An umbilical hernia occurs when a portion of the intestine or abdominal liquid creates a visible bulge in the abdominal wall. It is generally a painless condition and not a cause for concern. Although it is much more common in infancy, especially in premature babies, adults can also develop an umbilical hernia.
It can be caused by excess weight, pregnancies, prior abdominal surgery, the accumulation of fluid in the abdomen and chronic peritoneal dialysis in the treatment of kidney failure. In adults it can be painful and cause life-threatening complications.
An umbilical hernia is diagnosed through a physical examination, and imaging is used to detect complications.
Seek emergency medical care if the area becomes inflamed or tender, and if vomiting occurs.
In infants, an umbilical hernia is generally the result of the failure of a baby’s abdominal muscles to close around the hole that previously allowed its umbilical cord to connect to its mother.
After birth, this hole in the baby’s abdomen usually closes, but if it does not, bowel material or fatty tissue may pass through its abdominal muscle tissue and protrude out of the baby, creating a soft lump under the baby’s skin. Although this condition usually disappears with the hole in the abdomen naturally closing within the first two years of a child’s life, it may persist for longer.
A common risk factor for an umbilical hernia in infants is premature birth or a low birth weight of under 1.5 kilograms.
In adults, an umbilical hernia is usually the result of high pressure placed upon the abdominal wall near one’s navel, possibly through strenuous physical activity utilizing abdominal muscles, such as heavy lifting. In this case, an umbilical hernia may occur at a region of the abdomen where muscles are weaker.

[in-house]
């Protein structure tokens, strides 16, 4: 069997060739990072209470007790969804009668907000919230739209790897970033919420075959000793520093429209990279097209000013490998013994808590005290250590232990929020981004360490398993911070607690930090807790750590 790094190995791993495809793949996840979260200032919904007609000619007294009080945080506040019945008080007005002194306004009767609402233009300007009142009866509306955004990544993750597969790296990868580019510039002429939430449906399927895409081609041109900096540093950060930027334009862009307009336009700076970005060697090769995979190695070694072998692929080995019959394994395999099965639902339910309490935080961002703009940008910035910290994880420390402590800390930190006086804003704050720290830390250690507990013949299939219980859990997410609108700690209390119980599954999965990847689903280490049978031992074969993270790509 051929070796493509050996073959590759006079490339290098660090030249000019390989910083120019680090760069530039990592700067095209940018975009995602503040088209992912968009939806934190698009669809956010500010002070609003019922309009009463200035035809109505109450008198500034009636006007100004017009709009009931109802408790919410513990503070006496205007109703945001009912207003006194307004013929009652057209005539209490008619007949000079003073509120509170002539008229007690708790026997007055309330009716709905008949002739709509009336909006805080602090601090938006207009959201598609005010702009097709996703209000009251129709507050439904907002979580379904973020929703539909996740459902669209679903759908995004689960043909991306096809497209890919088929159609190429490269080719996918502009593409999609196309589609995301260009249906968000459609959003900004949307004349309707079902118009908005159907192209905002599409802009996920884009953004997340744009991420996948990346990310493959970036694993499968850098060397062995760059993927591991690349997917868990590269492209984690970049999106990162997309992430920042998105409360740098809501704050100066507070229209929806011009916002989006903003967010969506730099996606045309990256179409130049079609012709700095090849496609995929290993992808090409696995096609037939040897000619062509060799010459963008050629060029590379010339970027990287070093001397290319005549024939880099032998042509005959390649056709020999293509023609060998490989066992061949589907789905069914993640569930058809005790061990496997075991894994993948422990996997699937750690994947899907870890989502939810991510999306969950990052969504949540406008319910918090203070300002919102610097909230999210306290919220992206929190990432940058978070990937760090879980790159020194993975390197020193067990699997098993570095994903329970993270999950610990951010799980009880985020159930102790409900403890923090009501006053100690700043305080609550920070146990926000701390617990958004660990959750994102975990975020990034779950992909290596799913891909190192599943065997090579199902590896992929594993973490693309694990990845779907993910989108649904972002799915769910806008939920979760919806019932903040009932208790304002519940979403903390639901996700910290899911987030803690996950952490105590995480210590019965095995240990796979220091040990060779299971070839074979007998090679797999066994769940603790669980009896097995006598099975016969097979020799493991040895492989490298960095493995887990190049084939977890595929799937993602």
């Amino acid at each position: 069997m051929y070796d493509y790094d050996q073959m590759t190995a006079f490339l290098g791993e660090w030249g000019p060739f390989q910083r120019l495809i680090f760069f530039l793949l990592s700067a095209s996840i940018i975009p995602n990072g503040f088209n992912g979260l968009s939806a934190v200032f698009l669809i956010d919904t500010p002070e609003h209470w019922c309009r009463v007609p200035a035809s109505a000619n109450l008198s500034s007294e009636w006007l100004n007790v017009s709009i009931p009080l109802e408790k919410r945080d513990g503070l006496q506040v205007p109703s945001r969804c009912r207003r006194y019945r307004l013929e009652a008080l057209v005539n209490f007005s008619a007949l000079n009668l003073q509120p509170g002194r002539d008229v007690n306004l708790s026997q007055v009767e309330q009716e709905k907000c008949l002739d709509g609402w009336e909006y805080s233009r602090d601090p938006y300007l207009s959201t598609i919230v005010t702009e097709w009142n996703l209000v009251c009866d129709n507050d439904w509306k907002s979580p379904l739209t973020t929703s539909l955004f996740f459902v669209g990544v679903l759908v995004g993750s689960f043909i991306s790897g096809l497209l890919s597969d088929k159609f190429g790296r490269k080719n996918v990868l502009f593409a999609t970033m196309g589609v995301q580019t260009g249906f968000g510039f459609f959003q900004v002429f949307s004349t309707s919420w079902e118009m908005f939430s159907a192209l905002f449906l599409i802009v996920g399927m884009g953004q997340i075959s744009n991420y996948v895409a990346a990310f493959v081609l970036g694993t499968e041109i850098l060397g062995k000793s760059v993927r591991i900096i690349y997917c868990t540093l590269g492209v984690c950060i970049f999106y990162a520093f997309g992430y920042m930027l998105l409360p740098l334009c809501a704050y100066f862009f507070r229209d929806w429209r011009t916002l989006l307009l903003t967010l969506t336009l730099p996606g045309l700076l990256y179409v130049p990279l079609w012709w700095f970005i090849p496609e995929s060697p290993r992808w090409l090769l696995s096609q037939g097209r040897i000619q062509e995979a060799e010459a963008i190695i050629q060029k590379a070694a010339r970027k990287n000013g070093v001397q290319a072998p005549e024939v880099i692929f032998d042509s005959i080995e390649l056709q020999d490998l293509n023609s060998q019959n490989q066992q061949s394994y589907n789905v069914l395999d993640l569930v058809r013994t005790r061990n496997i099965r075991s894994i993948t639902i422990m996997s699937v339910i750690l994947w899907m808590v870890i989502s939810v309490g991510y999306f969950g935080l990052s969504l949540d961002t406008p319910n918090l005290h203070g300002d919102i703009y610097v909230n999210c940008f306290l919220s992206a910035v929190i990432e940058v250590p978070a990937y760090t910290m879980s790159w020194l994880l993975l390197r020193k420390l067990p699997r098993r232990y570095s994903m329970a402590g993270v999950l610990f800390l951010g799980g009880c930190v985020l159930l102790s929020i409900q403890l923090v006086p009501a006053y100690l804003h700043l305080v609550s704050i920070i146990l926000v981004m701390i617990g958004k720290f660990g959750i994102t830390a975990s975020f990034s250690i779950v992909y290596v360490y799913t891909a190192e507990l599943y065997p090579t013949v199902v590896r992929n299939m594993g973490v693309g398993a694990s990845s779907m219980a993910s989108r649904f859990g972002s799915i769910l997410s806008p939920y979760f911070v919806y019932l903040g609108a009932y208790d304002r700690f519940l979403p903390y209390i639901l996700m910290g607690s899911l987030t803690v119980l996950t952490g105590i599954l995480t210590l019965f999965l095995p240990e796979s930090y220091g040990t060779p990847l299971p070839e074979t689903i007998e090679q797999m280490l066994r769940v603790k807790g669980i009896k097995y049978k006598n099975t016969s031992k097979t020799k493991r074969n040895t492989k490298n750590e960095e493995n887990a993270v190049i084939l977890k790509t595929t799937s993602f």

Risk factors for umbilical hernia include higher-than-normal blood pressure around the abdomen, multiple pregnancies, obesity, constipation, prolonged coughing fits, previous abdominal surgery, chronic peritoneal dialysis, and ascites or abnormal fluid which accumulates in the abdominal cavity.
This condition is also more likely among men over the age of 60 and middle-aged women.
Most umbilical hernias in children naturally close before two years of age. Old remedies such as taping a coin over the budge are ineffective and can cause serious skin problems.
Surgical repair is typically recommended for adults to avert serious complications. Surgical mesh is often used to reinforce the repair. When left untreated it can result in pain, infection and intestinal blockage.
In babies, children and adults it is a life-threatening medical emergency. Once repaired the recurrence of an umbilical hernia is unlikely unless an infection occurs while recovering.
While an umbilical hernia cannot easily be prevented in babies in their mothers’ wombs, checking in with a doctor to ensure healthy development and birth weight can reduce risk.
Adults, on the other hand, may utilize a wide range of tips to prevent the condition. When working out, make use of proper, thorough warm-ups. Perform abdominal strength-building, stretching, and flexing exercises, and always take long resting periods after strenuous workouts. A fitness professional can advise you on the best routine for you.
Maintaining a healthy sleeping pattern and a healthy body weight will also keep one’s body strong and decrease risk.
Additionally, because constipation and coughing can present a risk to develop an umbilical hernia, taking up a high fiber diet and dropping smoking may help. In the occurrence of an umbilical hernia, one can prevent the worsening of the condition by avoiding strain on the abdomen, not placing pressure on the protrusion, preventing constipation, and seeking medical attention.